How To Prepare For Migration To Google Analytics 4

From the 1st of July 2023, Universal Analytics properties will stop collecting and processing new data. Historical information will be available for at least 6 months but only GA4 will collect any new data.

Some people tend to put off migration, thinking that there is plenty of time ahead. But it’s not true. For successful migration to Google Analytics 4, we recommend starting this process as soon as possible to get more information before your Universal Analytics disappears.

In this post, we take a look at how to prepare for the migration to Google Analytics 4 property, including conducting an Audit GA4 to assess your current analytics setup and readiness for the transition.

Why do you need GA4 

There are several important reasons why you should start the process of switching to GA4 as soon as possible:

  • GA4 starts collecting data only after you have implemented the code. So we recommend you start working with GA4 right now to begin collecting data for the new property;
  • It is not possible to transfer historical data from UA to GA4 as both tools are based on different data models;
  • if you plan to compare data from different periods, you should start using GA4 as soon as possible to have enough historical information when Universal Analytics will no longer be available;
  • as GA4 is a separate platform that requires additional customization, we recommend using both versions for now: Universal Analytics and GA4. This will give you more time to set up the GA4 as you need;
  • as Google will not stop supporting UA until July 2023, you can use this time to get to know GA4 better;
  • you will also need a significant upgrade in your skills, as GA4 is a different tool. If you have not dealt with GA4, we advise you to start learning already. The earlier you start, the more confident you will feel about working with GA4. 

For businesses looking to transition smoothly to GA4 and leverage its advanced features for enhanced analytics and insights, partnering with a specialized GA4 agency can provide expert guidance and support throughout the process.

How GA 4 differs from Universal Analytics

As Google Analytics 4 uses another technology than UA there are some new features in GA4:

1. The biggest difference is that Google is moving away from a measurement model that focuses on sessions and page views.

In GA4 the focus is on users and events. Every interaction, including page views, is classified as an event. 

2. Universal Analytics needed to set up separate properties for the website and the mobile app. There was also a separate data flow from the CRM system from the User ID. 

GA 4 combines these streams in one property: Website + App + User ID.

3. Another feature is that User IDs no longer require a separate view. In GA 4 everything is configured at the resource level.

In Universal Analytics the user data is collected from cookies. Also, you could collect the data by User ID from your CRM. Now User ID, Google Signals, and Device ID (Device ID can replace User ID) are available in parallel. Statistics are based on user or unified device ID, not cookies. A user who visited the website using two different browsers on the same device had different Client IDs. So one person counted as two users for Universal Analytics. But for GA4 it is one user.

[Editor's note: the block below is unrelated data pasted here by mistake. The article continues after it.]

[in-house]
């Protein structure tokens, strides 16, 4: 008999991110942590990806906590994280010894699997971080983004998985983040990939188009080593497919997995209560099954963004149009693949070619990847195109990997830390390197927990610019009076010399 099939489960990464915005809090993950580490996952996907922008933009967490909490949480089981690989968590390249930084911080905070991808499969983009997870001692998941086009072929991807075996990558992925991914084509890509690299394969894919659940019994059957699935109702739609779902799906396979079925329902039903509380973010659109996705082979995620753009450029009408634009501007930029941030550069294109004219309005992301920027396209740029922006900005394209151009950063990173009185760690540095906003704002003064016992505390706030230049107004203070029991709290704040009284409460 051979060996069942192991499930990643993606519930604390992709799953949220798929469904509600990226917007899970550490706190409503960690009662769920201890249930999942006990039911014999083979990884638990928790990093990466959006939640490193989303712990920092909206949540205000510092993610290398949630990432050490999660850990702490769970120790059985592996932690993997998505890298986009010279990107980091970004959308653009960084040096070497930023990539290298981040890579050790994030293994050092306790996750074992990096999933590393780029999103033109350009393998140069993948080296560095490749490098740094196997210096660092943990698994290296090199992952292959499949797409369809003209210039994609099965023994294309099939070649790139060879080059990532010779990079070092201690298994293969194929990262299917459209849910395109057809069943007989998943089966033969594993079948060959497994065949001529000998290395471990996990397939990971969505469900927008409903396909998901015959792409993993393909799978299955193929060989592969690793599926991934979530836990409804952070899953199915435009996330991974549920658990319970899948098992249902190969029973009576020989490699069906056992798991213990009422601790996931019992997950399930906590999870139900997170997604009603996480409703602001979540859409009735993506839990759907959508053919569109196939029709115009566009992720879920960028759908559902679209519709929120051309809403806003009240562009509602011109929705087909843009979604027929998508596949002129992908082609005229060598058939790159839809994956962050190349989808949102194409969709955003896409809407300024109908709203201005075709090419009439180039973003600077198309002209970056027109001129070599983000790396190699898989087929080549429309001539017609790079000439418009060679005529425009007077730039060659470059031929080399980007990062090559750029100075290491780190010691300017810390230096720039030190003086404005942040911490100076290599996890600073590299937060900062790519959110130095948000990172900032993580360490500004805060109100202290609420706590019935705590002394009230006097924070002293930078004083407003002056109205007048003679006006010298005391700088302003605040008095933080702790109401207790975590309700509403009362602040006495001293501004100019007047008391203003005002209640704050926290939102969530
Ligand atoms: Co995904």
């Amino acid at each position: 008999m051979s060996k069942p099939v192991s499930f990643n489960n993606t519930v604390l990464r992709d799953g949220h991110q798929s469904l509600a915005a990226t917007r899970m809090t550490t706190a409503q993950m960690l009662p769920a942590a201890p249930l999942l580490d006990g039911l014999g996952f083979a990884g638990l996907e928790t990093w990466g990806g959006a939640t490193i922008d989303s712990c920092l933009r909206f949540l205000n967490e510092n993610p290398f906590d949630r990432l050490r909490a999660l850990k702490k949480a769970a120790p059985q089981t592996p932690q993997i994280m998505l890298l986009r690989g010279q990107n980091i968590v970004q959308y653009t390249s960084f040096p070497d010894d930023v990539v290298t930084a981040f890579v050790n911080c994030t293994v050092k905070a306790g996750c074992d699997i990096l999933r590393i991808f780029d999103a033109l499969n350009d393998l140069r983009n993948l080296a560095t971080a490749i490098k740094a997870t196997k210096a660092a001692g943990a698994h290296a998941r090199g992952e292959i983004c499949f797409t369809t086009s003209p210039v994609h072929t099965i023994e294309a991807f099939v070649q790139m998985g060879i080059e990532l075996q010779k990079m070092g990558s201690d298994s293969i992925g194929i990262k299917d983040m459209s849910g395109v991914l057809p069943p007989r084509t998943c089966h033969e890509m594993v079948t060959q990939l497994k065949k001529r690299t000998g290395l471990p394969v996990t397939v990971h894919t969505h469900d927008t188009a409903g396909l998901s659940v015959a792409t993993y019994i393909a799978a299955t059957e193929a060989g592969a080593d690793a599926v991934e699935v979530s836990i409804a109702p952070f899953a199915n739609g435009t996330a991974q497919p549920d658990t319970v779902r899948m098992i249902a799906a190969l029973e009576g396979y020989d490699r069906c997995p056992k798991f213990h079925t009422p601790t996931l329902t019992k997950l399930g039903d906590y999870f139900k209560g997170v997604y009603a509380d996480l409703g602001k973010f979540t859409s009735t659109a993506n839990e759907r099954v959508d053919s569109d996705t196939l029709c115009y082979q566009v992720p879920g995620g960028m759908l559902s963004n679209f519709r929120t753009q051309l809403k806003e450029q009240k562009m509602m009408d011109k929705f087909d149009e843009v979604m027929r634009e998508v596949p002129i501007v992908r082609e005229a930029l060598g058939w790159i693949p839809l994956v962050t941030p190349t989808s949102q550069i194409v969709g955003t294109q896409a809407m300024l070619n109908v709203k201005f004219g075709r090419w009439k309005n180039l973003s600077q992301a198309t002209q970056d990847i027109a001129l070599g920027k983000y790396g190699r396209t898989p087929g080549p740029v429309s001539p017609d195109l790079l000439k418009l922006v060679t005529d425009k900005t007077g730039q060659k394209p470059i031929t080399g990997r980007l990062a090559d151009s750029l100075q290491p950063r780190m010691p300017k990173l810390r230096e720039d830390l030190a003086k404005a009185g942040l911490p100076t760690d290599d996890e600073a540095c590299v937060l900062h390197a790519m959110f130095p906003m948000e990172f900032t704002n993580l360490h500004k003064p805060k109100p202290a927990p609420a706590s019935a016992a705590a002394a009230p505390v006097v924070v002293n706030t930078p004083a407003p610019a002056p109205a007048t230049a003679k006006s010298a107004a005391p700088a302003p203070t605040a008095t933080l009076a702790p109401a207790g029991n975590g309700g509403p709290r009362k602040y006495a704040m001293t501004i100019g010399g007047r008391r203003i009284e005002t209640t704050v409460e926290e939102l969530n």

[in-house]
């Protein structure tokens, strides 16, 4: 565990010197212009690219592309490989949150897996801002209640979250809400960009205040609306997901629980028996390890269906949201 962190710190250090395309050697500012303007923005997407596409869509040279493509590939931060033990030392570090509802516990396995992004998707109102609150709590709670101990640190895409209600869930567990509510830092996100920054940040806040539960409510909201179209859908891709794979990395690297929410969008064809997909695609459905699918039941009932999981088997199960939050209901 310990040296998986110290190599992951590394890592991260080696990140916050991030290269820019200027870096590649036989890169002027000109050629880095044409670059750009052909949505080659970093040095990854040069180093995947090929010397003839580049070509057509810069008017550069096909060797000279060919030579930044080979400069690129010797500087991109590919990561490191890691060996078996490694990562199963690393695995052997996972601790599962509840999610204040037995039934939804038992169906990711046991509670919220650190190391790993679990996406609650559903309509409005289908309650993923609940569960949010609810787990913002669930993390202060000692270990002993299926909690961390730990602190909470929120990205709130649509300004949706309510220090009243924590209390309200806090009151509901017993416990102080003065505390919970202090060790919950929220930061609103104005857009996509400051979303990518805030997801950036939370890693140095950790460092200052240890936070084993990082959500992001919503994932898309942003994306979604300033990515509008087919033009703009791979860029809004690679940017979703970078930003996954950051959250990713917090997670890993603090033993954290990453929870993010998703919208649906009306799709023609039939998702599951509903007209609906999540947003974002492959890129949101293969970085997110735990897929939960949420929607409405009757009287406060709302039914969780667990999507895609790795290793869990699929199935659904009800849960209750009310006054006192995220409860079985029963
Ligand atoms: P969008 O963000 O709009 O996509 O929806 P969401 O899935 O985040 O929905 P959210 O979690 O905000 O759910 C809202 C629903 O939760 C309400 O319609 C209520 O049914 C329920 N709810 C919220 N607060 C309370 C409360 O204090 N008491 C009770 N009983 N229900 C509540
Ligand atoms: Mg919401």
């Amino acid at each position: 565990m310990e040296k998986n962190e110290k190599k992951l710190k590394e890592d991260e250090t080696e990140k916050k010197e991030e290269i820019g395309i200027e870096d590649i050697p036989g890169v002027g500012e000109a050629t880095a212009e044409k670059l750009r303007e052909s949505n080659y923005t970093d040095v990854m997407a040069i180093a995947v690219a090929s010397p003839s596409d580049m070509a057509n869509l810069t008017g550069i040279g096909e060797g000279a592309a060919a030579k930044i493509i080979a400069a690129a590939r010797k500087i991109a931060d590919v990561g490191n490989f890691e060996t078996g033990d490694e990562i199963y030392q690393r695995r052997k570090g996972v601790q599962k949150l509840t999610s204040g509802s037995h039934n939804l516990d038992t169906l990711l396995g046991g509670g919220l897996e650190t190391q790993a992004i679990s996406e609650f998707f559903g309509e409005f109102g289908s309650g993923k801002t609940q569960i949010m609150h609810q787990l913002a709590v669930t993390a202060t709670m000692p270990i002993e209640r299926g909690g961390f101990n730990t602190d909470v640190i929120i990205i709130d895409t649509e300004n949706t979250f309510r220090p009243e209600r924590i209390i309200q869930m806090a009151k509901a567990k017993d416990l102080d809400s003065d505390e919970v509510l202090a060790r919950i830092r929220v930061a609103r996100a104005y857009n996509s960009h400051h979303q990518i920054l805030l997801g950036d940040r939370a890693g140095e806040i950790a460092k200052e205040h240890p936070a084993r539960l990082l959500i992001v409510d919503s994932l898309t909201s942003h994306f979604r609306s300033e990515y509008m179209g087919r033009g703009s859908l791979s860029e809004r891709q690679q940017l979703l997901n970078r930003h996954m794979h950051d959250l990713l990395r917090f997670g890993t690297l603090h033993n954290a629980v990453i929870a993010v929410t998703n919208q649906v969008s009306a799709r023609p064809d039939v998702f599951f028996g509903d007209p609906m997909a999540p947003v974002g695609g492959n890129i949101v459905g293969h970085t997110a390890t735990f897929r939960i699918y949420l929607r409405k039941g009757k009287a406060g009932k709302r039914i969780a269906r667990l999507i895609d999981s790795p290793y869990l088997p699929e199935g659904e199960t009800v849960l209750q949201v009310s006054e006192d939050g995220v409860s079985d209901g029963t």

4. In GA4 the automatic events are set up by default: page views, scrolling, initial clicks, file downloads, and others.

In Universal Analytics you needed to set up all events by yourself

Advantages and disadvantages of GA4

There are several benefits of the GA4 that can be pointed out:

  • сombining analytics around events allows the collection of the same standardized data from all devices and platforms;
  • easier configuration and implementation of a User ID and Device ID and Google Signals gives more efficient user identification;
  • when a GA4 resource is created, useful tracking events are automatically created to help assess the quality of traffic and track user behavior;
  • there is no limit to the number of requests (interactions that result in data being sent to the system);
  • cross-domain tracking configuration has been simplified. All you need to do is implement the analytics code on the required domains, and specify in the property setup which domains you want to set up cross-domain tracking on;
  • Google Analytics 4 has more functionality for setting up events without GTM;
  • direct data export to Google Bog Query. In Universal Analitycs this option was available only for users of Analytics 360. In GA4 you can access raw data, combine it with other sources, and work with it without sampling by directly linking your Google Analytics 4 account with Google BigQuery. And it's all completely free;
  • improved “Explorations” report builder. Google has paid more attention to creating customised reports to make it easier to configure reports for each user. The functionality for building custom reports in GA4 has been greatly extended. There is no analogue of such a tool in Universal Analytics. 

Despite the benefits, GA4 has some disadvantages:

  • limited filter setting;
  • more time to process the requests (72 hours instead of 4 hours);
  • a small number of built-in reports;